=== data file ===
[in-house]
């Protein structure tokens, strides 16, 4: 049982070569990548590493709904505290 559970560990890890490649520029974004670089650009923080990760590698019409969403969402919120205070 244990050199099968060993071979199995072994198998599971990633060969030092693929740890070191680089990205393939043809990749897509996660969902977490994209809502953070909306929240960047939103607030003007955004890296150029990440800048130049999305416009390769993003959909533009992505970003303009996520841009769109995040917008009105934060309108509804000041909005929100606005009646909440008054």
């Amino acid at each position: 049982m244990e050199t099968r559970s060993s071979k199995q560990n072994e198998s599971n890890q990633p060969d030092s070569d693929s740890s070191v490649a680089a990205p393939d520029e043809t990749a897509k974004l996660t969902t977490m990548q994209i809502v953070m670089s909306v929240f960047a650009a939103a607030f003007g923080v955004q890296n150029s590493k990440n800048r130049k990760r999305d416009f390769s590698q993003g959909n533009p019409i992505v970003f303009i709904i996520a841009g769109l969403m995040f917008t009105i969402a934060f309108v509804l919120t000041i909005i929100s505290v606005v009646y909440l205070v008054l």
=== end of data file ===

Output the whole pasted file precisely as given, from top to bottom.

[in-house]
């Protein structure tokens, strides 16, 4: 049982070569990548590493709904505290 559970560990890890490649520029974004670089650009923080990760590698019409969403969402919120205070 244990050199099968060993071979199995072994198998599971990633060969030092693929740890070191680089990205393939043809990749897509996660969902977490994209809502953070909306929240960047939103607030003007955004890296150029990440800048130049999305416009390769993003959909533009992505970003303009996520841009769109995040917008009105934060309108509804000041909005929100606005009646909440008054």
């Amino acid at each position: 049982m244990e050199t099968r559970s060993s071979k199995q560990n072994e198998s599971n890890q990633p060969d030092s070569d693929s740890s070191v490649a680089a990205p393939d520029e043809t990749a897509k974004l996660t969902t977490m990548q994209i809502v953070m670089s909306v929240f960047a650009a939103a607030f003007g923080v955004q890296n150029s590493k990440n800048r130049k990760r999305d416009f390769s590698q993003g959909n533009p019409i992505v970003f303009i709904i996520a841009g769109l969403m995040f917008t009105i969402a934060f309108v509804l919120t000041i909005i929100s505290v606005v009646y909440l205070v008054l």